David Rumsey has been collect historical maps; has more than 100,000 atlases, wall and pocket maps, sea maps and globes of the entire world from the 1550s onwards. But, and this is the important thing, in 1996 he also began to digitize and publish this collection for free on the Internet.
The website (davidrumsey.com) has won major awards over the past decade (such as the 2002 Webby Award for Technical Achievement), and its blog also allows learn more about the history of some of the small jewels that the collection containsin addition to being aware of news about complementary material and similar websites.
Let’s review some of the tools provided by this useful website to manage the maps it contains:
Luna Viewer is the default thumbnail-based collection viewer that allows you to browse all the digitized contents of the same through categories (based on time, author, represented world area and support), and search for them using keywords.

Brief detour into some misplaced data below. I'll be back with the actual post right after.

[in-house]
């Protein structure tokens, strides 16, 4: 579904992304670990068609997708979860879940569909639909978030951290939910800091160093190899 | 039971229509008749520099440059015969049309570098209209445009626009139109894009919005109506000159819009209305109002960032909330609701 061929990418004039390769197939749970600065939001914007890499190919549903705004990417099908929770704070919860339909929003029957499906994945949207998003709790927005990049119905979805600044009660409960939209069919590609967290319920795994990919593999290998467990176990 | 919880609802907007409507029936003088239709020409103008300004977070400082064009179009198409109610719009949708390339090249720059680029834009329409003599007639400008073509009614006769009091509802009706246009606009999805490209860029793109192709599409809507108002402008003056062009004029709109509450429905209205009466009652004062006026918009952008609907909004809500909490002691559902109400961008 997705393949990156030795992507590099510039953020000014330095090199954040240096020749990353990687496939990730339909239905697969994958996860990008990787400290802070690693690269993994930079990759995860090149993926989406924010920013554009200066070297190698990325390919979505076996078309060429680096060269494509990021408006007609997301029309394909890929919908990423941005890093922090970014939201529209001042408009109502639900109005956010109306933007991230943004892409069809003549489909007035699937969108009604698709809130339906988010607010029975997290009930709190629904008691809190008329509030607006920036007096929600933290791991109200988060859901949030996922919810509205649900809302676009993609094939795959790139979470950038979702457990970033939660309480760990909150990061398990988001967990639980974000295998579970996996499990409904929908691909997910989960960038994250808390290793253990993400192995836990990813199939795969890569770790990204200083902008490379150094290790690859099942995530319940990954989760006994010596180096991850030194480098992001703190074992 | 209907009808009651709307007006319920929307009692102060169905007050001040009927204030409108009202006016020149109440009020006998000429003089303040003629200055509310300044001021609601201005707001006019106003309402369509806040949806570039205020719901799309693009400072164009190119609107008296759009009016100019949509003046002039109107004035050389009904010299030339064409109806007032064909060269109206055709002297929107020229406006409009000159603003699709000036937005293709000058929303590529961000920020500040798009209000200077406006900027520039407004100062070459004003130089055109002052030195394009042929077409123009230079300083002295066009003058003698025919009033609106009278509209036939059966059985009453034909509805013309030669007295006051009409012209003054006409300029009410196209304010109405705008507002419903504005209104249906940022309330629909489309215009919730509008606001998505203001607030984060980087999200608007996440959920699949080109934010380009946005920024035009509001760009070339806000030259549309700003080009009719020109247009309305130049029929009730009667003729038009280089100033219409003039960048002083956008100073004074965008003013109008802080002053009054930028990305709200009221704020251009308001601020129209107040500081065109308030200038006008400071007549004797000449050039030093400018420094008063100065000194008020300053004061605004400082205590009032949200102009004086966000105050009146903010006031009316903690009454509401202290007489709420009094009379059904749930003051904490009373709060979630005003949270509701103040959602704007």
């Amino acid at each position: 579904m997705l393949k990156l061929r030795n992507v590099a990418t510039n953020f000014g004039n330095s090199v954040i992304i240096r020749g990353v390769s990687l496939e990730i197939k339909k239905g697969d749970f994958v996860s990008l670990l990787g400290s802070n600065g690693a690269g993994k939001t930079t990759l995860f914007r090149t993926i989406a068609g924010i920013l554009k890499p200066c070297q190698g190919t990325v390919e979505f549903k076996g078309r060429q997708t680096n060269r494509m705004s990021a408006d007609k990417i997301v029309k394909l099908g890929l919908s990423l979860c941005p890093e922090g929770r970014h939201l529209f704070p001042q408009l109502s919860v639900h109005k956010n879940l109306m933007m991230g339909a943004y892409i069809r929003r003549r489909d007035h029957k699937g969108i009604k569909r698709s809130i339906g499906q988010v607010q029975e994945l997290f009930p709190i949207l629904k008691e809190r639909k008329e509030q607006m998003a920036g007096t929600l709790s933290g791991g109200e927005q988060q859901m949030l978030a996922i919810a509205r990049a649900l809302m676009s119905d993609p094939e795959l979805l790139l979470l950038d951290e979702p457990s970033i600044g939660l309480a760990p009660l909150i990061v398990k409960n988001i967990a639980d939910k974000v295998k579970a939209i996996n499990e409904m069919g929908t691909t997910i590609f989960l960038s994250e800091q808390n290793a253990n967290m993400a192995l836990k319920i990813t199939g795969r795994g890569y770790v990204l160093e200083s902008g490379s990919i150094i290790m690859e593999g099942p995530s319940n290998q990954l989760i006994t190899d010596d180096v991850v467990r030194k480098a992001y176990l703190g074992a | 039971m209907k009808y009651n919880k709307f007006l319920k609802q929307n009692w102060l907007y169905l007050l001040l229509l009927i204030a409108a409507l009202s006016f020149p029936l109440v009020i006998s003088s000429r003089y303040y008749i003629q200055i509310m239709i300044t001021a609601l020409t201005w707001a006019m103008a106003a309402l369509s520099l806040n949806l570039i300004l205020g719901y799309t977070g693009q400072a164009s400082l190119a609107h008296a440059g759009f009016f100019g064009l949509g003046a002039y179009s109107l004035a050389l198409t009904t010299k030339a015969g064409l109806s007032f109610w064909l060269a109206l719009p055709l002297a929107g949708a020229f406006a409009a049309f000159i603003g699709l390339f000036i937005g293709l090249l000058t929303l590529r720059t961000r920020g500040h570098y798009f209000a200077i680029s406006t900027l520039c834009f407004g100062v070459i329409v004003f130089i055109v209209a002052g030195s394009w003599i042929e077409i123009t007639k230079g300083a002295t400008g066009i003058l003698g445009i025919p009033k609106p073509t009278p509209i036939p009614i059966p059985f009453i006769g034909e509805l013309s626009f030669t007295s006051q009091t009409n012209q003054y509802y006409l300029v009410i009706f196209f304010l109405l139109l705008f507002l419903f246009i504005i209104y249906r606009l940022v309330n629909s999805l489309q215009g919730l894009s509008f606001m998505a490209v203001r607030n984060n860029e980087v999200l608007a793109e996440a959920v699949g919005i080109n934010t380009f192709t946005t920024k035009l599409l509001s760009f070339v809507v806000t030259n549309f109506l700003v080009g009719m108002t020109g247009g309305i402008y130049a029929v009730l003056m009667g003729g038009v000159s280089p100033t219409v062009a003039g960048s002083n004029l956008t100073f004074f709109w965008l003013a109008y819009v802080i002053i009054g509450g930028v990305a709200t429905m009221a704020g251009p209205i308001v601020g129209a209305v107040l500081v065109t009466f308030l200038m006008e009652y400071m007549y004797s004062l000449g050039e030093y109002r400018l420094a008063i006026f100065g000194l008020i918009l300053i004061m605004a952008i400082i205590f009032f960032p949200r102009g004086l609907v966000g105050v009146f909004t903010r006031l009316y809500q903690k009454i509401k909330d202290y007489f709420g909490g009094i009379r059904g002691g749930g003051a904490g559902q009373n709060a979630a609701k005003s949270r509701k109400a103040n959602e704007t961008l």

From this interface we can download the images in different resolutions, save them in groups (if we are registered users) and even create widgets that allow us to embed the map On a website.
Georeferencer v4 is a recent addition to the web collection. And one of its great attractions: allows you to view historical maps overlaid on modern maps (or other historical maps) with a high level of accuracy.
Not all maps are georeferenced, but the tool also allows us to help to that task, indicating the points on an old map that correspond to your current location.
History and geography experts and buffs can turn to Georeferencer to detect all kinds of changes in a region overtime.
MapRank is a tremendously useful map search tool that allows us to find the closest digitized historical maps to a given point of a current map (and at a similar scale).
Next to the Google Maps map, we will see a column with all the compatible historical maps, and when we hover over one of them the area it covers will be displayed. The tool also allows us to delimit the historical period.
Other tools provided by this website allow you to view a limited number of maps of the same (120) superimposed on the current ones… but within Google Earth or Google Maps. Other tools allow you to view them within Second Life or in your own installable application for Windows and Mac.
An earlier version of this article was published in 2021.